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Ontario Grain Farmer Magazine is the flagship publication of Grain Farmers of Ontario and a source of information for our province’s grain farmers. 

Charging up



“IMAGINE A FARM where electric agricultural vehicles, some autonomous, some conventional, are connected to charging points in large solar PV equipped ‘carport-style’ machinery sheds, earning additional income from so-called ‘vehicle-to-grid’ network balancing services while they are on-charge. This may be no longer science fiction, but instead the technology of the near future.”


This is the introduction of a recent report called ‘Electric tractors by 2020?’ published by the National Farmers’ Union of England and Wales (NFU). In the report, the authors examine whether diesel-electric hybrid tractors and/or battery-powered tractors will be widely available by 2020. Major equipment manufacturers around the world are looking into various technologies, however, electric tractor engineering has lagged somewhat behind the engineering of other heavy equipment, as tractors have to run for long periods and the torque required means that batteries are quickly drained.


John Deere produced a prototype battery-powered tractor called the SESAM (Sustainable Energy Supply for Agricultural Machinery), which provides the equivalent of 400 hp and four hours of operation per charge of three hours. It’s power level is 130 kW and it reaches a speed of 50 km per hour. John Deere received a ‘Silver’ innovation award in recognition of its research and development on this tractor at the SIMA farm show in France in 2017. Although it describes the SESAM prototype as “a central component of John Deere’s vision of the energy autonomous farm of the future,” the firm can provide no updates at this time about new prototypes being developed, what challenges lie ahead, or if there are plans to actually market an electric tractor.



Germany-based Weidemann already markets its 100% electric 1160 eHoftrac tractor across Europe and in Russia (it has sold other products in Quebec and Ontario since 2017). This tractor has a lead-acid battery and two electric motors, one for the drive and one to work the hydraulics. This minimizes power consumption because the performance is only drawn when really needed.

“Right from the beginning we had some very good and enthusiastic feedback from farmers and other customer groups, especially in Germany, Belgium, and the Scandinavian countries,” says Manuel Meyer, who leads Weidemann’s agricultural market development. “But all in all, the motorized version is still the most important one in the market. Most customers first need to learn the benefits of a 100 per cent electrified loader. There are some prejudices and inexperience existing regarding this new technology and the e-version is also higher in original costs compared to a motorized version. This is restricting a much faster development of the industry at the moment. Nevertheless, electric machines will surely get more important in the future. A big push will be the next emission stage V in Europe, which will raise the costs of diesel engines.”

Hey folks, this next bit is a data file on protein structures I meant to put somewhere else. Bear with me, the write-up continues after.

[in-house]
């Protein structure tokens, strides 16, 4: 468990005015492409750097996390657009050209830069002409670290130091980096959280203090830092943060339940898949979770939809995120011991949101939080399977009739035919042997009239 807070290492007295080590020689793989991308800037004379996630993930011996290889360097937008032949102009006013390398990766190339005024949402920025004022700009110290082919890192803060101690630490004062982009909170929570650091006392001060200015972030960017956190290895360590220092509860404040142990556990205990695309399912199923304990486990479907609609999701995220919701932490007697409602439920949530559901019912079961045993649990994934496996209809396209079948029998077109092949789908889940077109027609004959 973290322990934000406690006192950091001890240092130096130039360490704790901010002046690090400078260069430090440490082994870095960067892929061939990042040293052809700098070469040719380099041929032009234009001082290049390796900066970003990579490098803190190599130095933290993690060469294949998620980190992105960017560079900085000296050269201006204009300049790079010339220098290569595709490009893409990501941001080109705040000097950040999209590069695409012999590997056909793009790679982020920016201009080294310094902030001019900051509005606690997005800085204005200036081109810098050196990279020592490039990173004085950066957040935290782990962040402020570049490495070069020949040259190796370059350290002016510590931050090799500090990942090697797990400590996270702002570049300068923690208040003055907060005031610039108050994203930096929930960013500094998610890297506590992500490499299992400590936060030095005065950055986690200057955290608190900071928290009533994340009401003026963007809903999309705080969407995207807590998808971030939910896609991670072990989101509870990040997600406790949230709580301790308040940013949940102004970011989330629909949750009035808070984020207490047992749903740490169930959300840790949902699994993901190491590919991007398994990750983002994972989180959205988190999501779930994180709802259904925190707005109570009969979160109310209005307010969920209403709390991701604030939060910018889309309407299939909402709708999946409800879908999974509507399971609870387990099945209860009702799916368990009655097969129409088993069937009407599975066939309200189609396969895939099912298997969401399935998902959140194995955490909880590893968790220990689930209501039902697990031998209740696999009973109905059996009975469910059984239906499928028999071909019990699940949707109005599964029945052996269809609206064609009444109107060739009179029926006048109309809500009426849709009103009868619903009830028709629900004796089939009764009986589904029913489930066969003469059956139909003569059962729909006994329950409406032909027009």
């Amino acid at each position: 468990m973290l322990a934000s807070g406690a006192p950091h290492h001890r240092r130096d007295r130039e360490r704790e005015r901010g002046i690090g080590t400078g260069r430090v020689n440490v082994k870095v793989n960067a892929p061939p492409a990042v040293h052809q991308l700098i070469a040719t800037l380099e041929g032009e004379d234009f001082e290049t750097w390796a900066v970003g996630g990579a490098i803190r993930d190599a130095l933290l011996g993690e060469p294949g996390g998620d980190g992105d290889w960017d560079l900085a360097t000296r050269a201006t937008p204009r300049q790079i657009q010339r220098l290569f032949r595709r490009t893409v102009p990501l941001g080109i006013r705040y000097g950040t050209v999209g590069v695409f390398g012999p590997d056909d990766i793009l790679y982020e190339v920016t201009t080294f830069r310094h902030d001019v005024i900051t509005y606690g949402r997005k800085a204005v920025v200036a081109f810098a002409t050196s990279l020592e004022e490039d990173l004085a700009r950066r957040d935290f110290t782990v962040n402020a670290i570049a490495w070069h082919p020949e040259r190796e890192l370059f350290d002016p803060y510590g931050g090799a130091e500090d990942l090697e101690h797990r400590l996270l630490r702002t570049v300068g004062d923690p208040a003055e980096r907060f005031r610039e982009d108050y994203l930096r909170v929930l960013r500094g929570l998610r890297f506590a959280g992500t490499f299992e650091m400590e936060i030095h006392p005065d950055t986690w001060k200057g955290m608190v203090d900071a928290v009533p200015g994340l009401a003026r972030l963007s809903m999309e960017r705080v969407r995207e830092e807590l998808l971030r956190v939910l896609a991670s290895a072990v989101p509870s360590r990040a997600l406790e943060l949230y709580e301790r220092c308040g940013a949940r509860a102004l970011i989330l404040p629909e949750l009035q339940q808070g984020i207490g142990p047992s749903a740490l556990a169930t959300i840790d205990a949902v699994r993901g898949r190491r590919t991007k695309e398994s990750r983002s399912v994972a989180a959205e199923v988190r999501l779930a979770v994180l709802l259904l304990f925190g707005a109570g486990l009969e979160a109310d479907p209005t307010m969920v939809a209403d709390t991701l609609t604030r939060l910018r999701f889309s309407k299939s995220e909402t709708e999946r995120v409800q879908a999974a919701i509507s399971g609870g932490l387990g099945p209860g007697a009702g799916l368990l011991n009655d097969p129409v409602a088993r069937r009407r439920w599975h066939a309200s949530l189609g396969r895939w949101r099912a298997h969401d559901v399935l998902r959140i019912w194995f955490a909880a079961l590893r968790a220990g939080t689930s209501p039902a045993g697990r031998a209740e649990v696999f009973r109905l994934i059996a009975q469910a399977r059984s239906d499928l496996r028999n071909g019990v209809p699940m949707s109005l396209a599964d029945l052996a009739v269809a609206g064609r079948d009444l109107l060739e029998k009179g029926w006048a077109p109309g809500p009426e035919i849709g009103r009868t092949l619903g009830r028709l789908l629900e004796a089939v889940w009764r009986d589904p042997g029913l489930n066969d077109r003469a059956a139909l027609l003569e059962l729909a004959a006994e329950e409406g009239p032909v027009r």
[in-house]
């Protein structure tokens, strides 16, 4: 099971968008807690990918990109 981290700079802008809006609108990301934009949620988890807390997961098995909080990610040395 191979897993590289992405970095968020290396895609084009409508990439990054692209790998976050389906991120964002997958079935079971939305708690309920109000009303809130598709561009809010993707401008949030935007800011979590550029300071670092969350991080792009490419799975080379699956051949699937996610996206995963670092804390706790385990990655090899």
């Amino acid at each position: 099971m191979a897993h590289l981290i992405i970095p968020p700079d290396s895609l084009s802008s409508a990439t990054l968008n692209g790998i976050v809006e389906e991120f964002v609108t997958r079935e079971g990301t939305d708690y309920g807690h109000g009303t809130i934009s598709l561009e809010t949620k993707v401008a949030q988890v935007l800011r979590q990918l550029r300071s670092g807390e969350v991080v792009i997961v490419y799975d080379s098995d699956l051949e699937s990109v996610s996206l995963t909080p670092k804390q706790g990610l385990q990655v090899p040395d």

Meyer also believes farmers in North America and especially Canada will become more open to buying and using electric technology. “Weidemann is going to expand its electrified portfolio in the next ten years,” he says.


AGCO is in the developmental stage for its Fendt electric Vario e100 100-hp tractor. It has a 50 kW power output and can operate for up to five hours due to its high-capacity lithium-ion battery. A short-term boost of up to 150 kW for the implements can also be provided by the battery.

The Fendt e100 Vario is being used for the first time in 2018 in limited numbers, initially on selected farms and in local municipalities in Germany. As initial models continue testing in different situations and applications, more decisions will be made about the application possibilities and in which global markets the tractor will be offered.


Netherlands-based Multi Tool Trac has plans to launch its electric tractor machine of the same name in 2019 or 2020. It’s a 210 hp six-cylinder tractor with a 30 kWh battery pack that runs the four electric motors, one on each wheel. It also has a diesel engine backup generator. The first prototype of this tractor was finished in late 2015 and has undergone extensive testing since then. It was redesigned this year.


Belarus tractor-maker MTZ first unveiled its electric tractor in 2009, a 295 hp machine with 172 kW of power for auxiliaries and the front power take-off. It has a plan to release a 6-cylinder 360 hp electric model called the MTZ 3623 in the near future.


While not an electric tractor-maker, the Autonomous Tractor Corporation of Minnesota has in the past provided replacement diesel-electric hybrid drivetrains for tractors, which are lighter than a conventional powertrain, and offer 30 per cent lower fuel consumption and a longer engine life. Company co-founder, president, and CEO Kraig Schulz says they may continue to do this in future, but this year they are concentrating on rolling out retrofitted self-propelled sprayers with electric drivetrains replacing the existing hydrostatic diesel-powered drivetrains. “We have over 20 orders right now,” he says.

Schulz is among those who believe electric power in agriculture will grow, but the costs must be equivalent or less than existing technology. “I just don’t think you can ask farmers to pay more,” he says. “We [equipment companies] have to work to get costs out of the agriculture system, not into the system.” •


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